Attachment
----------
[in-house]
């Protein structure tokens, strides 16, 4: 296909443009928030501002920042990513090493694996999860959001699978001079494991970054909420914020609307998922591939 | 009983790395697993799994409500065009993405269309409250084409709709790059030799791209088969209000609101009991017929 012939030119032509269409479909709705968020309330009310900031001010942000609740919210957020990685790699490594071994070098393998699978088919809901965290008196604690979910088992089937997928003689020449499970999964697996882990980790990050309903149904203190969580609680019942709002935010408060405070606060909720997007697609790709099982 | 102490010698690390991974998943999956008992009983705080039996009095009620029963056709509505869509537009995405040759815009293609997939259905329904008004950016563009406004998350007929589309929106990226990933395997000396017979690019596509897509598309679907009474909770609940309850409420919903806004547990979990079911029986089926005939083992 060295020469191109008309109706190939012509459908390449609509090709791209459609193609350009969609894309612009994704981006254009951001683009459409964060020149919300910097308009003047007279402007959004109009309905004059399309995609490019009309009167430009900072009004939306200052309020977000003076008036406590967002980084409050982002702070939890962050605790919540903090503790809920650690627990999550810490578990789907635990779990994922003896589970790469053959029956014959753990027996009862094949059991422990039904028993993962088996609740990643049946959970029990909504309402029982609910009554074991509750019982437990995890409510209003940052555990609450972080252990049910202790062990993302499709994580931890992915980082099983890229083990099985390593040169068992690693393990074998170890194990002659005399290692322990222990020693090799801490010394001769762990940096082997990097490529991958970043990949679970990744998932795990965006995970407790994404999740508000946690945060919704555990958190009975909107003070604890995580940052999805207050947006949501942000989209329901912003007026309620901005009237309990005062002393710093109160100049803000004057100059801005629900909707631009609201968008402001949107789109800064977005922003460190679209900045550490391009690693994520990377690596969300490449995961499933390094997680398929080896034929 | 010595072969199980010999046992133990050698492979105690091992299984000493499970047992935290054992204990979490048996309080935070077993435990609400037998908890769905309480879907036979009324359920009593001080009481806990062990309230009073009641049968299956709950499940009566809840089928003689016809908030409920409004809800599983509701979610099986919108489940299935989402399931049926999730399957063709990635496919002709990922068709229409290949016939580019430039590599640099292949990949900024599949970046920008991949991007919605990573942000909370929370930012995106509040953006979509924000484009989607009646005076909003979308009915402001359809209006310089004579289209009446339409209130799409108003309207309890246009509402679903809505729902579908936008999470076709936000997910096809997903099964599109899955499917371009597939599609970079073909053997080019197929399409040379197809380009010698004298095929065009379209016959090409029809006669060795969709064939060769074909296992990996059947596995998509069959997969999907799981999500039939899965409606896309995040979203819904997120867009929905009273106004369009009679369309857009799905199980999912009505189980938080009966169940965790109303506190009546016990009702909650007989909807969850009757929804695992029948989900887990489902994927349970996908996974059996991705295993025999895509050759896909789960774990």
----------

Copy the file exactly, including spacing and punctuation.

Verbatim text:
[in-house]
């Protein structure tokens, strides 16, 4: 296909443009928030501002920042990513090493694996999860959001699978001079494991970054909420914020609307998922591939 | 009983790395697993799994409500065009993405269309409250084409709709790059030799791209088969209000609101009991017929 012939030119032509269409479909709705968020309330009310900031001010942000609740919210957020990685790699490594071994070098393998699978088919809901965290008196604690979910088992089937997928003689020449499970999964697996882990980790990050309903149904203190969580609680019942709002935010408060405070606060909720997007697609790709099982 | 102490010698690390991974998943999956008992009983705080039996009095009620029963056709509505869509537009995405040759815009293609997939259905329904008004950016563009406004998350007929589309929106990226990933395997000396017979690019596509897509598309679907009474909770609940309850409420919903806004547990979990079911029986089926005939083992 060295020469191109008309109706190939012509459908390449609509090709791209459609193609350009969609894309612009994704981006254009951001683009459409964060020149919300910097308009003047007279402007959004109009309905004059399309995609490019009309009167430009900072009004939306200052309020977000003076008036406590967002980084409050982002702070939890962050605790919540903090503790809920650690627990999550810490578990789907635990779990994922003896589970790469053959029956014959753990027996009862094949059991422990039904028993993962088996609740990643049946959970029990909504309402029982609910009554074991509750019982437990995890409510209003940052555990609450972080252990049910202790062990993302499709994580931890992915980082099983890229083990099985390593040169068992690693393990074998170890194990002659005399290692322990222990020693090799801490010394001769762990940096082997990097490529991958970043990949679970990744998932795990965006995970407790994404999740508000946690945060919704555990958190009975909107003070604890995580940052999805207050947006949501942000989209329901912003007026309620901005009237309990005062002393710093109160100049803000004057100059801005629900909707631009609201968008402001949107789109800064977005922003460190679209900045550490391009690693994520990377690596969300490449995961499933390094997680398929080896034929 | 010595072969199980010999046992133990050698492979105690091992299984000493499970047992935290054992204990979490048996309080935070077993435990609400037998908890769905309480879907036979009324359920009593001080009481806990062990309230009073009641049968299956709950499940009566809840089928003689016809908030409920409004809800599983509701979610099986919108489940299935989402399931049926999730399957063709990635496919002709990922068709229409290949016939580019430039590599640099292949990949900024599949970046920008991949991007919605990573942000909370929370930012995106509040953006979509924000484009989607009646005076909003979308009915402001359809209006310089004579289209009446339409209130799409108003309207309890246009509402679903809505729902579908936008999470076709936000997910096809997903099964599109899955499917371009597939599609970079073909053997080019197929399409040379197809380009010698004298095929065009379209016959090409029809006669060795969709064939060769074909296992990996059947596995998509069959997969999907799981999500039939899965409606896309995040979203819904997120867009929905009273106004369009009679369309857009799905199980999912009505189980938080009966169940965790109303506190009546016990009702909650007989909807969850009757929804695992029948989900887990489902994927349970996908996974059996991705295993025999895509050759896909789960774990």